Happy Holidays from my Inter-religious Family

As someone who excitedly hosts Easter, Passover, Rosh Hashanah, Yom Kippur, Christmas and Hanukkah each year, Writer, Author and Mom of Two, Summer Land, shares why and how she is teaching her kids to embrace an inter-religious life.

Two kids wearing HART + LAND Hanukkah PJs and reading the crayons' christmas book

When people would ask my brother what religion he was when we were little, he’d always explain, “We’re Jewish… but really watered down.”

As the kids of a mom who converted to Judaism as well as a paternal grandmother that had also converted, technically he was right.

Watered down or not, growing up I always identified as Jewish. I went to temple on the weekends, celebrated the High Holy Days, partook in Hebrew School activities and of course – studied (and partied) hard for my Bat Mitzvah. Even though I drifted away from the synagogue in my late teens, I did go on a Birthright trip to Israel while in college where I reconnected with all the reasons I was so proud to call myself a Jew.

While part of me thought I would marry someone with the same religious beliefs, I was always open to the idea of dating someone who was Catholic, Christian, Muslim, Buddhist or nothing at all. As long as we shared the same values, how they defined themselves really didn’t matter to me. And this is how I find myself married to someone who grew up Anglican.

Today, my husband, Paul, and I have a seven and five-year-old who go to Catholic school! As a household with all sorts of beliefs, histories and traditions, there is never a dull moment when it comes to sharing life lessons, working through hardship, showing gratitude and of course – celebrating the holidays.

I’m not going to lie, it’s exhausting: A. practicing so many different customs and celebrating numerous holidays throughout the year and B. Answering my kids questions when they receive conflicting information regarding each religion they’re exposed to.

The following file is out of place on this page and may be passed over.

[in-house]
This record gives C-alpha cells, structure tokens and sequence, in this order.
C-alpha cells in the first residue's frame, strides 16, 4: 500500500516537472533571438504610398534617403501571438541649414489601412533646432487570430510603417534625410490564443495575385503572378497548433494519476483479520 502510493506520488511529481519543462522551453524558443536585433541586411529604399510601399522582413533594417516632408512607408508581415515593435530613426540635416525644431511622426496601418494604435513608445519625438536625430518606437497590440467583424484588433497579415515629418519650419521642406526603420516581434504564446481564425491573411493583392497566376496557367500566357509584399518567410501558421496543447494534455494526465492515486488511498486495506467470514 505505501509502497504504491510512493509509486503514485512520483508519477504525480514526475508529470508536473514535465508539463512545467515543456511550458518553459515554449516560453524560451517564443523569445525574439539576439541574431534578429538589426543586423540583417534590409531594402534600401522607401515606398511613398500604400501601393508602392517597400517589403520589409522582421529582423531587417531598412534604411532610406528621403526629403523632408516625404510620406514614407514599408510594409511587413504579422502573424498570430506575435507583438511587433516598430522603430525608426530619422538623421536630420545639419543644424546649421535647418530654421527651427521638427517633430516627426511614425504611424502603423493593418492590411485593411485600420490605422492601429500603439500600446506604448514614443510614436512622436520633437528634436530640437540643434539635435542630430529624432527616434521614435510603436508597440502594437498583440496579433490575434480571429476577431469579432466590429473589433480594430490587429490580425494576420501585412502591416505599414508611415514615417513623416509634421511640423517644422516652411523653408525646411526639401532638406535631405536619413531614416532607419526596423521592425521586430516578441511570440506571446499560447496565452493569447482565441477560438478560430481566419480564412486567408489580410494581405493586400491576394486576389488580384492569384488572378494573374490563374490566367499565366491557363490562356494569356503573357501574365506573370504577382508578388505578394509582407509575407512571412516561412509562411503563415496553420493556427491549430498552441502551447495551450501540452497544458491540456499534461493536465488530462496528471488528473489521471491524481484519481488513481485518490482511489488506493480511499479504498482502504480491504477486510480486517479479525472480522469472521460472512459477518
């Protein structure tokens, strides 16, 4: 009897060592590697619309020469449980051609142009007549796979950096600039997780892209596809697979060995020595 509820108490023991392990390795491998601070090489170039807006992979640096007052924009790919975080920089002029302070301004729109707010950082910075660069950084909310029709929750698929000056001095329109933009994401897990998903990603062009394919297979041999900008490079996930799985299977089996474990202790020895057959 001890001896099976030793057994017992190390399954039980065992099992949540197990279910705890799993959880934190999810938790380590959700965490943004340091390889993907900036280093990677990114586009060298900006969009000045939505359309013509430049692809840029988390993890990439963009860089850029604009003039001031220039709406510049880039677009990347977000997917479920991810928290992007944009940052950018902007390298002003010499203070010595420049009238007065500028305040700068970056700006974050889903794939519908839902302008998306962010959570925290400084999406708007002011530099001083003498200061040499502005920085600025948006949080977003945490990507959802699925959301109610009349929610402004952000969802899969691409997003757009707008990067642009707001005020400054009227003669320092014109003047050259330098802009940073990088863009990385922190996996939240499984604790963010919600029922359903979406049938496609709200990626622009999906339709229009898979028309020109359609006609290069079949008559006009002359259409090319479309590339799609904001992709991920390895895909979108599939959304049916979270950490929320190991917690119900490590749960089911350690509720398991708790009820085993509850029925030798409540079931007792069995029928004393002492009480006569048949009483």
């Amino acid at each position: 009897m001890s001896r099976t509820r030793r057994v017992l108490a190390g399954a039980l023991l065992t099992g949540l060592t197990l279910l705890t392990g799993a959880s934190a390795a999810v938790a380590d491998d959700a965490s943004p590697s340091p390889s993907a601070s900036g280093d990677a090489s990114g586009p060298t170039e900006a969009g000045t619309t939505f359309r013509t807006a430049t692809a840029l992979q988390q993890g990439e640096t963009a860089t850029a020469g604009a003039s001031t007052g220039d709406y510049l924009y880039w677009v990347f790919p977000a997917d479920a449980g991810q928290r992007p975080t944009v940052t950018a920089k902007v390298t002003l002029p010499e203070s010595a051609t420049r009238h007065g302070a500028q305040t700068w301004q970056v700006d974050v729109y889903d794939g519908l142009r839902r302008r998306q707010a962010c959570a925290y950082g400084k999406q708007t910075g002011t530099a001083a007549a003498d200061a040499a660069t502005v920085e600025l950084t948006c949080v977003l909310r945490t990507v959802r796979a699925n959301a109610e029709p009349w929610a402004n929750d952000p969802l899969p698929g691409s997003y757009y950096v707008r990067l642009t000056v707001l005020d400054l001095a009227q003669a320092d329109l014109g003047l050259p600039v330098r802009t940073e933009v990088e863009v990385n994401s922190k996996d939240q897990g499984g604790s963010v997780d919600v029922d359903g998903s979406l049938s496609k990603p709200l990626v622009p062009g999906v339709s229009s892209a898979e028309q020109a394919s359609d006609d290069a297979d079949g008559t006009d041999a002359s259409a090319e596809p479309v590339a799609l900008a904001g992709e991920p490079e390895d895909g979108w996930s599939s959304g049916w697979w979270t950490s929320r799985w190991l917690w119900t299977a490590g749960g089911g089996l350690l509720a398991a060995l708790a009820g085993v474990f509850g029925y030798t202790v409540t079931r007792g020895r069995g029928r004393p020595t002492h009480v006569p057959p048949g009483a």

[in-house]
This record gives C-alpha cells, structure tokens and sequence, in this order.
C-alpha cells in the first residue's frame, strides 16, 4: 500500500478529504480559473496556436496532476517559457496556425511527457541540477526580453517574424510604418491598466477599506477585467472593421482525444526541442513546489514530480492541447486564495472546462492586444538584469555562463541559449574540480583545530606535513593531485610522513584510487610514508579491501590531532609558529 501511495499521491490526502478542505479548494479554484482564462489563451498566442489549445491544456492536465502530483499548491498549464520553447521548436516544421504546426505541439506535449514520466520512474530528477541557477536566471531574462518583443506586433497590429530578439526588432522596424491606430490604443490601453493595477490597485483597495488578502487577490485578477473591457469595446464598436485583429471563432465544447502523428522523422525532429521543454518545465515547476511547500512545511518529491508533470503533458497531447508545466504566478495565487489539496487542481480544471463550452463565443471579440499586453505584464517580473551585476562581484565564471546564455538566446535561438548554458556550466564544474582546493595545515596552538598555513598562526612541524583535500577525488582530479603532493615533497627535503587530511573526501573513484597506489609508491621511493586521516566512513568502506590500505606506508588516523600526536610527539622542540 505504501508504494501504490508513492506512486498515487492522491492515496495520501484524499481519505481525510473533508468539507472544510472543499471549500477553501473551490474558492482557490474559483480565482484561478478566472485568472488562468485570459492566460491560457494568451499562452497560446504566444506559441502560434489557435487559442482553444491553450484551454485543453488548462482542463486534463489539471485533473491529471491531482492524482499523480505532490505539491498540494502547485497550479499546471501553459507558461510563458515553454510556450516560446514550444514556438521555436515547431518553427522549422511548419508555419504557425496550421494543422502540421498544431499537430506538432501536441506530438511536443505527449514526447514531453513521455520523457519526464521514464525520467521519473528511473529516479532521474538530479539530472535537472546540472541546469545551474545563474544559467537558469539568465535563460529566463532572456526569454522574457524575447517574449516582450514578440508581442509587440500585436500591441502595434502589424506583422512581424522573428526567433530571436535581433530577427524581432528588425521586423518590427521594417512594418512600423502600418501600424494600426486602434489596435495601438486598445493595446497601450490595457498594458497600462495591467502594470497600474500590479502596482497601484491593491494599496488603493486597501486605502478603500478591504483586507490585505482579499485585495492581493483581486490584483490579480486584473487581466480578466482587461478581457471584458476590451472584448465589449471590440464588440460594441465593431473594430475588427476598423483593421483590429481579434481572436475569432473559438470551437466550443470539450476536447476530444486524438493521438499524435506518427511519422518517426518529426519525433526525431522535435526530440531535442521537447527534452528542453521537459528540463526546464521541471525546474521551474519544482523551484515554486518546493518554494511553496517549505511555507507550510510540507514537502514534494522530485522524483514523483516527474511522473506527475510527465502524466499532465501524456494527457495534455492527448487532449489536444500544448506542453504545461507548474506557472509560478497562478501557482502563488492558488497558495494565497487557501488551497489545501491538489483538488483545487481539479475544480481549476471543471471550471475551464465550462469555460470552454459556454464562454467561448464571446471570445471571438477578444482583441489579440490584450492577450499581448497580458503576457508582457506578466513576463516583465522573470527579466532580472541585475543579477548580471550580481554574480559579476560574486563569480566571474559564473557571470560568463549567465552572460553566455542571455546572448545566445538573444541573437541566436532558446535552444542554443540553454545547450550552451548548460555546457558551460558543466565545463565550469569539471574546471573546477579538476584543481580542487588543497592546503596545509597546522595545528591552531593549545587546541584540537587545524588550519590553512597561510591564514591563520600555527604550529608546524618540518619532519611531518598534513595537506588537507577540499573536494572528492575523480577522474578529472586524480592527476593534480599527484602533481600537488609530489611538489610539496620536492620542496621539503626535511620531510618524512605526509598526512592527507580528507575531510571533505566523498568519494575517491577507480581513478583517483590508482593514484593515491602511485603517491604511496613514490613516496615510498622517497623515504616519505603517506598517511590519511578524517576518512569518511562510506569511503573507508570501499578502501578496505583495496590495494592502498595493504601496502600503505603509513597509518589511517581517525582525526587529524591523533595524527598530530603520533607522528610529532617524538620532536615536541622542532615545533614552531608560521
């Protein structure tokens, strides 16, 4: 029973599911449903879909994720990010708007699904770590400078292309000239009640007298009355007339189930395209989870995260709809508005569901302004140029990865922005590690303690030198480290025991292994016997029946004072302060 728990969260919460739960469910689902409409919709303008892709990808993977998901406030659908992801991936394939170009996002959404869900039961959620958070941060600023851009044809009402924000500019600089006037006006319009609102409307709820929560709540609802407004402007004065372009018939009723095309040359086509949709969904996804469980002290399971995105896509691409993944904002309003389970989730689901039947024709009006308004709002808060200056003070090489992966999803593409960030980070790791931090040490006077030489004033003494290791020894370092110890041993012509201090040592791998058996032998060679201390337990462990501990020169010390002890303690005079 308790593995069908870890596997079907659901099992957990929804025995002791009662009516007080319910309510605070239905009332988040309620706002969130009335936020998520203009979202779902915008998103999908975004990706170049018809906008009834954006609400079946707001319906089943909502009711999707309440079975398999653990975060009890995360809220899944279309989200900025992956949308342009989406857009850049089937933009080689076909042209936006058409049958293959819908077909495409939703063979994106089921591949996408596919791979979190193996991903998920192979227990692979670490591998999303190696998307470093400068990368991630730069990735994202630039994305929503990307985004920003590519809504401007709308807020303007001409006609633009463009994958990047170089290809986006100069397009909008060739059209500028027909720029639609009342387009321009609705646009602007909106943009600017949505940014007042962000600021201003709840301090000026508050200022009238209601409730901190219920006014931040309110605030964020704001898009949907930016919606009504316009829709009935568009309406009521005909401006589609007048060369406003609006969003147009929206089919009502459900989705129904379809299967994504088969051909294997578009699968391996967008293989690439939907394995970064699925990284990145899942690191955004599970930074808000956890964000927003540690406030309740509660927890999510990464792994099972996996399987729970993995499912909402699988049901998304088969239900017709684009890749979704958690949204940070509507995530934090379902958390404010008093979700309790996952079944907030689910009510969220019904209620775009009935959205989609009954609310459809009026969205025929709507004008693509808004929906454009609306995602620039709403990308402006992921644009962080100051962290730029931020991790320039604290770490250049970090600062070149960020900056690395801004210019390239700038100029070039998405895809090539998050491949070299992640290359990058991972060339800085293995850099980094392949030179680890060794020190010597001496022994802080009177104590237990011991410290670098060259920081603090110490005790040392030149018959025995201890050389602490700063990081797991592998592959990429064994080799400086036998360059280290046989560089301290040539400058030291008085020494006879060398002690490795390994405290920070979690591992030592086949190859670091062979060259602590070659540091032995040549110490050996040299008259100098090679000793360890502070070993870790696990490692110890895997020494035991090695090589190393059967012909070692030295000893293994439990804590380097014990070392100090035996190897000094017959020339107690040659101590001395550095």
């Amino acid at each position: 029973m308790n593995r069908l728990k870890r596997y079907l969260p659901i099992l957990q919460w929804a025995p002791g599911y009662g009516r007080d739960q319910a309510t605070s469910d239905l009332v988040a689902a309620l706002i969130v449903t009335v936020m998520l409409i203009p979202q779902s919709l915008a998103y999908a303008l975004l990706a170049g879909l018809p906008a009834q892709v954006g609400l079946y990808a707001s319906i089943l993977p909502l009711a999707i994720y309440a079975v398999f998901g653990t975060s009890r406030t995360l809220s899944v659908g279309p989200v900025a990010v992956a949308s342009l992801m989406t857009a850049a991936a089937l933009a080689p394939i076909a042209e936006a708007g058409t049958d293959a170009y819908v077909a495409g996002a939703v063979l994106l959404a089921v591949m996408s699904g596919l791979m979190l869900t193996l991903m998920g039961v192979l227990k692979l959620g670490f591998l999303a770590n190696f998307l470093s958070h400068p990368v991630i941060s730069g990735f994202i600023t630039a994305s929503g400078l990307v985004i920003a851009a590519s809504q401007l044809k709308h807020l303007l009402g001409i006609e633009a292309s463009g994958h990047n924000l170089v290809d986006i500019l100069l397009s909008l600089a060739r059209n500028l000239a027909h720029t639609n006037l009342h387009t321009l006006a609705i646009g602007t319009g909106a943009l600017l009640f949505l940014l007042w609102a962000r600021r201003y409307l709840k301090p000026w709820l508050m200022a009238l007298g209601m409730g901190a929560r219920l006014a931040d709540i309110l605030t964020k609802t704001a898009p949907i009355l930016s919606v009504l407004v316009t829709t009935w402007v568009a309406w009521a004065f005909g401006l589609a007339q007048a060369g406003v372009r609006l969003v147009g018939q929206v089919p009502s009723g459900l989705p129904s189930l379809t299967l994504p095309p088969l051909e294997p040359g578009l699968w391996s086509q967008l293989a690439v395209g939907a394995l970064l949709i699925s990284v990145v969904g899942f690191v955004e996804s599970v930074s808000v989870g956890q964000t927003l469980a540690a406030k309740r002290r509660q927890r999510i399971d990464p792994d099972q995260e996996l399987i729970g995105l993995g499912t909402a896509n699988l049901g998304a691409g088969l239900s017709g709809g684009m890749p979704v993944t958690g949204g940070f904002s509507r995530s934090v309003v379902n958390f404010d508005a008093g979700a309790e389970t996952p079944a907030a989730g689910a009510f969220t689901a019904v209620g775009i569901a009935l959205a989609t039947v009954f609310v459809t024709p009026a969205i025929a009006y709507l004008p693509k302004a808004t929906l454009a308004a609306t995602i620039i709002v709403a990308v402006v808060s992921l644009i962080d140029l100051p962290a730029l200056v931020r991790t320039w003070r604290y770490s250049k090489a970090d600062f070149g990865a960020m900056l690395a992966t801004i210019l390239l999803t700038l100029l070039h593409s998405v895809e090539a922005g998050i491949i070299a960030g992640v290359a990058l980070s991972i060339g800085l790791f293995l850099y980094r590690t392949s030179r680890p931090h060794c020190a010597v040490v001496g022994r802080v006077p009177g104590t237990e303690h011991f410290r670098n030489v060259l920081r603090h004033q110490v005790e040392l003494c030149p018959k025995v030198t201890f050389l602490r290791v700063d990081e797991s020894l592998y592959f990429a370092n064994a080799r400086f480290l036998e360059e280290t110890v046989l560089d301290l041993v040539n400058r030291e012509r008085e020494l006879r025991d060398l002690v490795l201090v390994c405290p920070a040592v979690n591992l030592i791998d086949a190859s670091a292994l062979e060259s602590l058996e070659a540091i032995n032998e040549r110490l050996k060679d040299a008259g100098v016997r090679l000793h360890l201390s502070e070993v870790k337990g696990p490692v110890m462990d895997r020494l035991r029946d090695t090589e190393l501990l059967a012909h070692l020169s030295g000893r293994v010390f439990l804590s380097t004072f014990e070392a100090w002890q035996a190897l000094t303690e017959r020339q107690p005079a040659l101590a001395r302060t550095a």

The thing is, I want my kids to grow up with love and respect for every individual. I want them to confidently ask questions, gather information and form their own opinions. I want them to understand just how crucial it is that society be not only tolerant, but accepting of other people’s religious beliefs. Without this, how can there be peace?

I keep a letter on my desk that my grandfather wrote to my dad about growing up in North Carolina in the 20s and 30s. “I had a bad case of low self-worth – starting all the way from being called, ‘Jew-Boy’ in grammar school to living on the wrong side of the tracks to being ashamed of being a Jew and hiding it for many years….” The letter goes on to talk about how he overcame his insecurities, embraced his beliefs and went on to be one of the most successful businessmen in the region.

As a 30-something living in 2020; I’m shocked when I see anti-Semitic rants on social media, dismayed when there is blatant Islamophobia in our politics and beyond frustrated when I learn that someone is afraid to say they’re actually Agnostic. At times, it can be overwhelming to think about my kids venturing into a world that often feels fueled by hatred and fear.

With each year that my kids get older, I try really hard to make our conversations around the numerous customs and traditions we practice more meaningful and impactful. However, since my kids are still quite young, I like to use easily digestible dialogue and playful activities to show them how positive an inter-religious life can be. This can be as simple as buying a Hanukkah themed craft set as well as a Christmas one. It’s making sure your bookshelf is packed full of books about not only the holidays you might celebrate, but also Kwanzaa and Ramadan. Together, my family loves to attempt different cultural recipes like Noodle Kugel, Harira and my kids’ personal favorite: cheese grits! (I say attempt because cooking is not my strong suit!)

The main thing I encourage all year round is question-asking. Sometimes it’s me asking my kids what the season means to them. Sometimes they’re asking me for a detailed account of how  I think the earth was created. Sometimes it’s my Jewish mother and kids having discussions about Lent. Many times, it’s my kids asking their Anglican grandparents to share their beliefs about God.

While you might be confidently sitting there with a firm black and white belief that there is only one right religion, I am not. I admit that I do not want to tell my children exactly what history to embrace because at the end of the day, I don’t know what’s going to feel right for them. The best I can do is expose them to as much diversity as possible, instill a duty of empathy and encourage them to always respectfully listen and learn from others.

 

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